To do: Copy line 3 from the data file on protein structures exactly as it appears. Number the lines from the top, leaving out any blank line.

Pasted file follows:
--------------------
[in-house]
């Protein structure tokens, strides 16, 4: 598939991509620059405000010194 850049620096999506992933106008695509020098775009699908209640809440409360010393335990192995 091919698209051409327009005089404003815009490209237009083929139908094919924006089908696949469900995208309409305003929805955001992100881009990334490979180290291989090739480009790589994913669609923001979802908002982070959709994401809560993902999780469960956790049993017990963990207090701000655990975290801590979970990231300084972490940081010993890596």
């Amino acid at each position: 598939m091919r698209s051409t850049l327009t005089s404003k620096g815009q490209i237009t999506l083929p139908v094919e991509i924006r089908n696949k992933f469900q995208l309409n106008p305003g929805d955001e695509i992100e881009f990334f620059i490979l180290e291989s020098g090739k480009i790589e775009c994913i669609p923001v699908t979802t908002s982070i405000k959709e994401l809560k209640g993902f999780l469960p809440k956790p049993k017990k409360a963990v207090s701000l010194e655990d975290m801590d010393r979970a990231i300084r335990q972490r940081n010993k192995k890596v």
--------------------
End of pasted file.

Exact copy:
């Amino acid at each position: 598939m091919r698209s051409t850049l327009t005089s404003k620096g815009q490209i237009t999506l083929p139908v094919e991509i924006r089908n696949k992933f469900q995208l309409n106008p305003g929805d955001e695509i992100e881009f990334f620059i490979l180290e291989s020098g090739k480009i790589e775009c994913i669609p923001v699908t979802t908002s982070i405000k959709e994401l809560k209640g993902f999780l469960p809440k956790p049993k017990k409360a963990v207090s701000l010194e655990d975290m801590d010393r979970a990231i300084r335990q972490r940081n010993k192995k890596v």